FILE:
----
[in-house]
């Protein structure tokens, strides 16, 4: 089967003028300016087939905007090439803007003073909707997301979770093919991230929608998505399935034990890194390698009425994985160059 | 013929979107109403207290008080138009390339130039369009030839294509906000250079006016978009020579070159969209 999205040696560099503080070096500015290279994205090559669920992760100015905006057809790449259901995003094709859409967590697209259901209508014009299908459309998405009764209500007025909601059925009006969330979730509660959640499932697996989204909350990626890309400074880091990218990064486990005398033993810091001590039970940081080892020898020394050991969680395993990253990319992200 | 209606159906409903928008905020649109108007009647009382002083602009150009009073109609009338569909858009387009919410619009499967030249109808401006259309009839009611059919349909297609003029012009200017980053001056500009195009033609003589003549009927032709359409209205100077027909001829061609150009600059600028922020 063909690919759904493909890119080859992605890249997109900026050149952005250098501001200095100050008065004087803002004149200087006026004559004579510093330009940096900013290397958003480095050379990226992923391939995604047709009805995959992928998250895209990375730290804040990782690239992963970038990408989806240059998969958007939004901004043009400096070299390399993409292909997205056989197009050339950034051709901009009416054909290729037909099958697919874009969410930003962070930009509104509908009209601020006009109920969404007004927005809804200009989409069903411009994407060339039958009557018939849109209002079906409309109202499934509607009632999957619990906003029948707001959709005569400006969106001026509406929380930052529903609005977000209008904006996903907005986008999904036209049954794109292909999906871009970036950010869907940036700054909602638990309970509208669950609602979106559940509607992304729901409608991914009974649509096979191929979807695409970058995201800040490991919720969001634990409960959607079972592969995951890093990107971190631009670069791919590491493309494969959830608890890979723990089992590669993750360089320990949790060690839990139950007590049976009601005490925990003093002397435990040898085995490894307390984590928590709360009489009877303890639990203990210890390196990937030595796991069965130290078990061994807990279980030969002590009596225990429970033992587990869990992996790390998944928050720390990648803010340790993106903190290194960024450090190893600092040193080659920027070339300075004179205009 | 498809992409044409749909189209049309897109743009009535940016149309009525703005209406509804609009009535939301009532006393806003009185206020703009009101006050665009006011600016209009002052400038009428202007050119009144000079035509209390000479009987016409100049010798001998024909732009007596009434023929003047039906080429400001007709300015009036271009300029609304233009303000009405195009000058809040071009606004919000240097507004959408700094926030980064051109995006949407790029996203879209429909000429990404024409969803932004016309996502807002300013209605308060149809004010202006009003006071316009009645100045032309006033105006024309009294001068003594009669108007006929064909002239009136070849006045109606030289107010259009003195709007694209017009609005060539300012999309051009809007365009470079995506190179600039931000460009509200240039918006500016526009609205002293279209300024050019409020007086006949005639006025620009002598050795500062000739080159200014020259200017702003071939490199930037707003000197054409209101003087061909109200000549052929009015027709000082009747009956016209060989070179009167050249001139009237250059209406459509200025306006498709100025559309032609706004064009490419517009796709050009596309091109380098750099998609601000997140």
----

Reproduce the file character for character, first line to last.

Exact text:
[in-house]
């Protein structure tokens, strides 16, 4: 089967003028300016087939905007090439803007003073909707997301979770093919991230929608998505399935034990890194390698009425994985160059 | 013929979107109403207290008080138009390339130039369009030839294509906000250079006016978009020579070159969209 999205040696560099503080070096500015290279994205090559669920992760100015905006057809790449259901995003094709859409967590697209259901209508014009299908459309998405009764209500007025909601059925009006969330979730509660959640499932697996989204909350990626890309400074880091990218990064486990005398033993810091001590039970940081080892020898020394050991969680395993990253990319992200 | 209606159906409903928008905020649109108007009647009382002083602009150009009073109609009338569909858009387009919410619009499967030249109808401006259309009839009611059919349909297609003029012009200017980053001056500009195009033609003589003549009927032709359409209205100077027909001829061609150009600059600028922020 063909690919759904493909890119080859992605890249997109900026050149952005250098501001200095100050008065004087803002004149200087006026004559004579510093330009940096900013290397958003480095050379990226992923391939995604047709009805995959992928998250895209990375730290804040990782690239992963970038990408989806240059998969958007939004901004043009400096070299390399993409292909997205056989197009050339950034051709901009009416054909290729037909099958697919874009969410930003962070930009509104509908009209601020006009109920969404007004927005809804200009989409069903411009994407060339039958009557018939849109209002079906409309109202499934509607009632999957619990906003029948707001959709005569400006969106001026509406929380930052529903609005977000209008904006996903907005986008999904036209049954794109292909999906871009970036950010869907940036700054909602638990309970509208669950609602979106559940509607992304729901409608991914009974649509096979191929979807695409970058995201800040490991919720969001634990409960959607079972592969995951890093990107971190631009670069791919590491493309494969959830608890890979723990089992590669993750360089320990949790060690839990139950007590049976009601005490925990003093002397435990040898085995490894307390984590928590709360009489009877303890639990203990210890390196990937030595796991069965130290078990061994807990279980030969002590009596225990429970033992587990869990992996790390998944928050720390990648803010340790993106903190290194960024450090190893600092040193080659920027070339300075004179205009 | 498809992409044409749909189209049309897109743009009535940016149309009525703005209406509804609009009535939301009532006393806003009185206020703009009101006050665009006011600016209009002052400038009428202007050119009144000079035509209390000479009987016409100049010798001998024909732009007596009434023929003047039906080429400001007709300015009036271009300029609304233009303000009405195009000058809040071009606004919000240097507004959408700094926030980064051109995006949407790029996203879209429909000429990404024409969803932004016309996502807002300013209605308060149809004010202006009003006071316009009645100045032309006033105006024309009294001068003594009669108007006929064909002239009136070849006045109606030289107010259009003195709007694209017009609005060539300012999309051009809007365009470079995506190179600039931000460009509200240039918006500016526009609205002293279209300024050019409020007086006949005639006025620009002598050795500062000739080159200014020259200017702003071939490199930037707003000197054409209101003087061909109200000549052929009015027709000082009747009956016209060989070179009167050249001139009237250059209406459509200025306006498709100025559309032609706004064009490419517009796709050009596309091109380098750099998609601000997140």